Knowing that this project represented a special milestone. What pressures if any did you feel when compiling the album?
Damn, it’s like giving birth. I think the fact that I didn’t sit and say I’m going to do an album, it didn’t really give me pressure. The pressure always comes from the critics. You don’t have pressure when you do music for yourself. So not going through that classic process was pretty genuine in a way. Obviously, when I realised I had an album that I could release, then it was a little bit more complicated since I had never done an album. I always had done so many singles, I never really felt I had to do an album. I didn’t really have that pressure as an artist. So I actually asked some friends who did albums how does this work? Do I have to give logical sequence to the tracks? So I asked around how people do it and made it in my way.

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Looking back at your career today to date, what advice would today’s Davide give a 2004 Davide starting out in the industry?
Never release any record you’re not 100% sure of just for the sake of releasing, just for the sake of having something out. In a way you can regret it because you want your portfolio to be immaculate. I don’t think that’s a human thing, we make things out of mistakes and out of learning. The learning curve is made out of mistakes, if you want to call it a mistake. I would describe it more as a miscalculation.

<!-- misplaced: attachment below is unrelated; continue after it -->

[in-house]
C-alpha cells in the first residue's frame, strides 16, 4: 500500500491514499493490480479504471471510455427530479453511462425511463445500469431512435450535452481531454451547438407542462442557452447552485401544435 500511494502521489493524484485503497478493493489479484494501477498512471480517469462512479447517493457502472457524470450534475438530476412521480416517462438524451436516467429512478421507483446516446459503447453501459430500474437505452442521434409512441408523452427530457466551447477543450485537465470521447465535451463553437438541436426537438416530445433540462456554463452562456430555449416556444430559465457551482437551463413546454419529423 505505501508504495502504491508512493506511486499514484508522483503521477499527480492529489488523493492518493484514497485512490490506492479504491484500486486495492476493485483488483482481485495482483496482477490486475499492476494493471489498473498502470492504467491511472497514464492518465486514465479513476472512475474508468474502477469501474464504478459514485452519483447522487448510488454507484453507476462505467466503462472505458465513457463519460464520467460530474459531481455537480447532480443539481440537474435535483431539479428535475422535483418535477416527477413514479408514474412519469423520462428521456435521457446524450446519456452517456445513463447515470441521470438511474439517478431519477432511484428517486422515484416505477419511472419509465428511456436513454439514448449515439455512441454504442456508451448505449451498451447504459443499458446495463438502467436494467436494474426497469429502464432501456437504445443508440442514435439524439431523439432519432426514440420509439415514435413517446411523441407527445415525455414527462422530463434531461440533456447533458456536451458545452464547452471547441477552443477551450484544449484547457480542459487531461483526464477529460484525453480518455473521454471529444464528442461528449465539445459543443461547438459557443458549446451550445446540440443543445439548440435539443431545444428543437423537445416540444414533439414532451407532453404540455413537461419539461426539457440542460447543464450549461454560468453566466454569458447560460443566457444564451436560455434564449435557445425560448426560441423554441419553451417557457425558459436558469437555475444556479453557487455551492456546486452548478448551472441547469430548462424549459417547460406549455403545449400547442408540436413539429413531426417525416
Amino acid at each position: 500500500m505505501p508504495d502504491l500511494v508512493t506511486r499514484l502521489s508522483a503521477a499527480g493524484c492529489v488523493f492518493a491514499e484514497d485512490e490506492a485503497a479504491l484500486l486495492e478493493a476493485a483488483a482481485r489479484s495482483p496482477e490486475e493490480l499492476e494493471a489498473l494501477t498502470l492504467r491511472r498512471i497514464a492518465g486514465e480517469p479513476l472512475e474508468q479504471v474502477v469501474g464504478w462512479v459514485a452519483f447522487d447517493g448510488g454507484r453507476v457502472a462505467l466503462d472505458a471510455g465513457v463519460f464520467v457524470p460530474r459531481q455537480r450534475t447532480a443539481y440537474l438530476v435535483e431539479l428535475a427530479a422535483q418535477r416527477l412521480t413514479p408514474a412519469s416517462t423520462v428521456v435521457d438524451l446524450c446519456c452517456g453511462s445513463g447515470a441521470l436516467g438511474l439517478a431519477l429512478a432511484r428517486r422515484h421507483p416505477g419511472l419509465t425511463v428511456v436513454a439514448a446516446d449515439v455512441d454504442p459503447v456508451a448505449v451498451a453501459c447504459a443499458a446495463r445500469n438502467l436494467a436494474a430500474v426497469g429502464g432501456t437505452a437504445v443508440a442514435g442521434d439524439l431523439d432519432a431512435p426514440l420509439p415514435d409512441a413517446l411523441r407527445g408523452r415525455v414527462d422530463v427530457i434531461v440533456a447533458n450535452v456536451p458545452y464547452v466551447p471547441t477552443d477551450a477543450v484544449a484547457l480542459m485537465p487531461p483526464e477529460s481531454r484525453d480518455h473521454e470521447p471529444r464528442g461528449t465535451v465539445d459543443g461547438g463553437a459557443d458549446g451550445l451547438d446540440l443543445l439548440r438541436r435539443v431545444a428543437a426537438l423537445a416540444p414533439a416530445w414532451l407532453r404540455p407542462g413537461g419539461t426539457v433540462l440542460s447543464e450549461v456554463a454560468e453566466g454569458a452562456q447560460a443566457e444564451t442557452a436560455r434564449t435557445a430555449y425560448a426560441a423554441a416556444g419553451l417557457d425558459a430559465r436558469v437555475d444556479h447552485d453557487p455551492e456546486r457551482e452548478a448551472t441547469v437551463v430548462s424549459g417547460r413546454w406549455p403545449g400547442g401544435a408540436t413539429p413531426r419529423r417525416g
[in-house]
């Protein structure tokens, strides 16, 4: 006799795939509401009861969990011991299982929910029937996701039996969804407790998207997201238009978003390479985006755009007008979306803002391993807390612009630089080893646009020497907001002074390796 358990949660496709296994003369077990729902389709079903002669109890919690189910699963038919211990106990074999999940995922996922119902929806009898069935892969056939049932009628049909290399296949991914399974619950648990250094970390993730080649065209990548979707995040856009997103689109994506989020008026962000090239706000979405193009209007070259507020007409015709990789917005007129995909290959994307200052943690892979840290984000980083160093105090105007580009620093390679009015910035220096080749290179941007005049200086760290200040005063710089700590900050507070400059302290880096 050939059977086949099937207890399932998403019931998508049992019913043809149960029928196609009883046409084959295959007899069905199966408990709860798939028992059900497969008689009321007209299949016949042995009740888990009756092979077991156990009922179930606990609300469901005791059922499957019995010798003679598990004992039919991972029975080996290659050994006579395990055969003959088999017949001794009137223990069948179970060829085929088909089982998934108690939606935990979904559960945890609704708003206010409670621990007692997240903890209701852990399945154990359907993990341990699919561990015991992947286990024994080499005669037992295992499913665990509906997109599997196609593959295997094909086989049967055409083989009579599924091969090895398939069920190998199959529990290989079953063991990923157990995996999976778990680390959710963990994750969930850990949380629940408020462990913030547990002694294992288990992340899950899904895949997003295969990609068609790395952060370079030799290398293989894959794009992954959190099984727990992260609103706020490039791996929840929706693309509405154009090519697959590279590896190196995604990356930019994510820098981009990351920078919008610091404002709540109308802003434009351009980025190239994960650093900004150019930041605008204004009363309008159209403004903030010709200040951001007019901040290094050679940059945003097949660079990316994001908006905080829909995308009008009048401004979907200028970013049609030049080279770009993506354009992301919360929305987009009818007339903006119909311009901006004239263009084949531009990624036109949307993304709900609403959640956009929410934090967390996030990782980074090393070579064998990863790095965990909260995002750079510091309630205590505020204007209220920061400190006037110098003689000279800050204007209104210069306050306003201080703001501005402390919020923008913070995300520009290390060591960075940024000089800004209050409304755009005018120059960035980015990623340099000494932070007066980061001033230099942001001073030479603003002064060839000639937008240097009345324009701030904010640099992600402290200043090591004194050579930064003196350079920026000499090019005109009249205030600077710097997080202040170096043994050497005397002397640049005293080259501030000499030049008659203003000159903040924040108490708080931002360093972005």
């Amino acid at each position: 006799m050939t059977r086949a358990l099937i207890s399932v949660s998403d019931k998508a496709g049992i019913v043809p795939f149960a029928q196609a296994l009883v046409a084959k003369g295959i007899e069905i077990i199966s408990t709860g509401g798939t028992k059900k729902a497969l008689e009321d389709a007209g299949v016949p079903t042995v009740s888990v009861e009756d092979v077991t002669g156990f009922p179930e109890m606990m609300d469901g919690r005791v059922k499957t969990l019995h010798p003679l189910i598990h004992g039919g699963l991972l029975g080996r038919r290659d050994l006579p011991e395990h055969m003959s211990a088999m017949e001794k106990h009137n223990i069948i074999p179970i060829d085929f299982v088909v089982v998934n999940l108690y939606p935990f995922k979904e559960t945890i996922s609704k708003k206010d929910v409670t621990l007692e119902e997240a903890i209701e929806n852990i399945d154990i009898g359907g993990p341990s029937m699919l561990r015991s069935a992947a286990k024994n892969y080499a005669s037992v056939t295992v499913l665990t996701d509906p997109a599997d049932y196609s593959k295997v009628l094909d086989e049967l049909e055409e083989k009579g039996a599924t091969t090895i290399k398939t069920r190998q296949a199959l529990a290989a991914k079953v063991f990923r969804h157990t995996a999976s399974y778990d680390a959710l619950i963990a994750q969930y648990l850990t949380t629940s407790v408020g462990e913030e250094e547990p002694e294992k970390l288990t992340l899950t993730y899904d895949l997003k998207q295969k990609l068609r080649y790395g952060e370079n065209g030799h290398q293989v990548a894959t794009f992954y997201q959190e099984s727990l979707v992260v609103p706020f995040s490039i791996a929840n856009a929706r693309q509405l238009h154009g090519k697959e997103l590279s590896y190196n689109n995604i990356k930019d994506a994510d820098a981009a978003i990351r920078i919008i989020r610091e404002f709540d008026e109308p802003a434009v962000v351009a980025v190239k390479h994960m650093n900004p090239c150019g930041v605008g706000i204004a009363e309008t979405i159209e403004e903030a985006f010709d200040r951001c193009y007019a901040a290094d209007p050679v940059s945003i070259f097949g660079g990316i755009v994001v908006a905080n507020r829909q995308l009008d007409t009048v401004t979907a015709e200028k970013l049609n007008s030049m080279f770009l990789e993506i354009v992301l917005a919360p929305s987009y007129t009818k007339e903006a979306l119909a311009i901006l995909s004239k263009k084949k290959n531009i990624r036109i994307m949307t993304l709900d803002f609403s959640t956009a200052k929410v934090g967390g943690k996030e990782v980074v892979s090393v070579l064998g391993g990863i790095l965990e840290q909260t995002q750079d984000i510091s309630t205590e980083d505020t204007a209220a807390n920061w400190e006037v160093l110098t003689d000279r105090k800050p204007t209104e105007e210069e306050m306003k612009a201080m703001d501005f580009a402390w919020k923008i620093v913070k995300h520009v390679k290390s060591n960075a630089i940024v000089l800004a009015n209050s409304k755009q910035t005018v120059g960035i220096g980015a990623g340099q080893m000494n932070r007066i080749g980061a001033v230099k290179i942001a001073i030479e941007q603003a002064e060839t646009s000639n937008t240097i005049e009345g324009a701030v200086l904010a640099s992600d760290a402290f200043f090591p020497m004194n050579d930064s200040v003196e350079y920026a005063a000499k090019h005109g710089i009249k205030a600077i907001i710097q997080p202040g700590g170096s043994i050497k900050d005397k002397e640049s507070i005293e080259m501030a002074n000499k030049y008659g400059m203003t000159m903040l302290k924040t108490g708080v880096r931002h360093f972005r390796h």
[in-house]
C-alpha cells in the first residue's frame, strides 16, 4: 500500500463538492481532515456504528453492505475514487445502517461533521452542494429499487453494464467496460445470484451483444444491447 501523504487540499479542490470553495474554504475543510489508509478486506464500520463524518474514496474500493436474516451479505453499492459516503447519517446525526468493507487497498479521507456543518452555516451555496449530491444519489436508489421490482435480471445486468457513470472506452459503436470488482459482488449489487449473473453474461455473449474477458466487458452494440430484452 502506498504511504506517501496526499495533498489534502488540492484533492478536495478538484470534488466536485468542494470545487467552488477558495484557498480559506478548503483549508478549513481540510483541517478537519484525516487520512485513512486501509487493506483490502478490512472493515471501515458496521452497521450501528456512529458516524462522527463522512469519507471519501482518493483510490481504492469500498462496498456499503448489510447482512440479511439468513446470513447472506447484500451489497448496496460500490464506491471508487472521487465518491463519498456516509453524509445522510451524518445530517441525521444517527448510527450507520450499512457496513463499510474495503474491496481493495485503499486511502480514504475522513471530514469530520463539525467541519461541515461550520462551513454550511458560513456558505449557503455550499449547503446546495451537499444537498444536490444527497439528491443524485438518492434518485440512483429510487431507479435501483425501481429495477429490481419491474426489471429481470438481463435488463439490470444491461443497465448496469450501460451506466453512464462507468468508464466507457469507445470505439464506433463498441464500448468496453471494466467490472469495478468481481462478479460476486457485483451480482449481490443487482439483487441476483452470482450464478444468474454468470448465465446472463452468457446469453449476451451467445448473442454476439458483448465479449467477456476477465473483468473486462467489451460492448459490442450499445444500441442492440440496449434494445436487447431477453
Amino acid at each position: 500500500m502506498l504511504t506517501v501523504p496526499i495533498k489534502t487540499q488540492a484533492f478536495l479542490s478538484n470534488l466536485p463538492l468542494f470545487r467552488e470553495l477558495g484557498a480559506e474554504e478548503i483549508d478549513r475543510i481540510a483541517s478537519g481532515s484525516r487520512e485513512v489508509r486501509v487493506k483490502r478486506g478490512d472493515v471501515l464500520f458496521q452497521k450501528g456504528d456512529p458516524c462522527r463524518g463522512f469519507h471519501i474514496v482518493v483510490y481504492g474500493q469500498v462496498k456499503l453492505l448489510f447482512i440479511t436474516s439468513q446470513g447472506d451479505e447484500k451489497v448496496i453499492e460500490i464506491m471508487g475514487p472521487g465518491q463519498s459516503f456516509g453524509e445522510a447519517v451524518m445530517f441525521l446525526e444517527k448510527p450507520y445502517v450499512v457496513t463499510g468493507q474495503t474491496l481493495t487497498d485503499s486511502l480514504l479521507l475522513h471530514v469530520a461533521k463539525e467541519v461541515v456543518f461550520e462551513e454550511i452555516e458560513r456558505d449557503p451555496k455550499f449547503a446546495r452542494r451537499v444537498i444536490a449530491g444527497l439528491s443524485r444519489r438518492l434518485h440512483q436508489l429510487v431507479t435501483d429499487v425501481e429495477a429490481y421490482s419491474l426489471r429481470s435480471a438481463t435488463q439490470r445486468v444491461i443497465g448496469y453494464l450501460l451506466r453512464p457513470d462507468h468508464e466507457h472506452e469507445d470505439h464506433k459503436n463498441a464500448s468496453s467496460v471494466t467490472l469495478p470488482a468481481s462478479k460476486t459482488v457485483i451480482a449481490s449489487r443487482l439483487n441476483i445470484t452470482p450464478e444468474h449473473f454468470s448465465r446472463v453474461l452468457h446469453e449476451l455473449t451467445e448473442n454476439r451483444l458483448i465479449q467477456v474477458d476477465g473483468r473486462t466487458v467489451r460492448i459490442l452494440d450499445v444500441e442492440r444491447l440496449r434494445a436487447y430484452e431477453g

You worked with Alex Nazar and Paki Palmieri on the new project. What was it about their talents that led to you working with them for your new release?
Paki Palmieri is actually a guy from Napoli that I never met before, I heard about him. I know he’s been living in Africa learning different drum techniques and actually drums itself. I heard some stuff, this guy is sick. It’s like in sync, it never goes out of the time you decided it to go. So, I was like, I have an idea for this. I wanted to play a hand drum. I got in touch and we made a track. I sent him the bass, I explained how I wanted it to be done and he did an amazing job. Alex, we already worked together. He’s a good friend of mine from Mexico living in Los Angeles. He just has an angelic voice but it’s like a fucked up voice. Apart from being an amazing musician, I mostly use his voice and I totally love what he came up with.

You’ve been a resident DJ at DC10’s Circoloco for a decade now, how do you go about keeping your sets fresh for your audience?
Well a big part of being a DJ is that you have to scavenge records, unreleased stuff, promos and so on. So sometimes it can be depressing because you don’t find what you’re looking for but at the same time that makes you want to go to the studio and make more music on your own. So you have more stuff you want to play. How do I keep it fresh? l always look for new material and old material.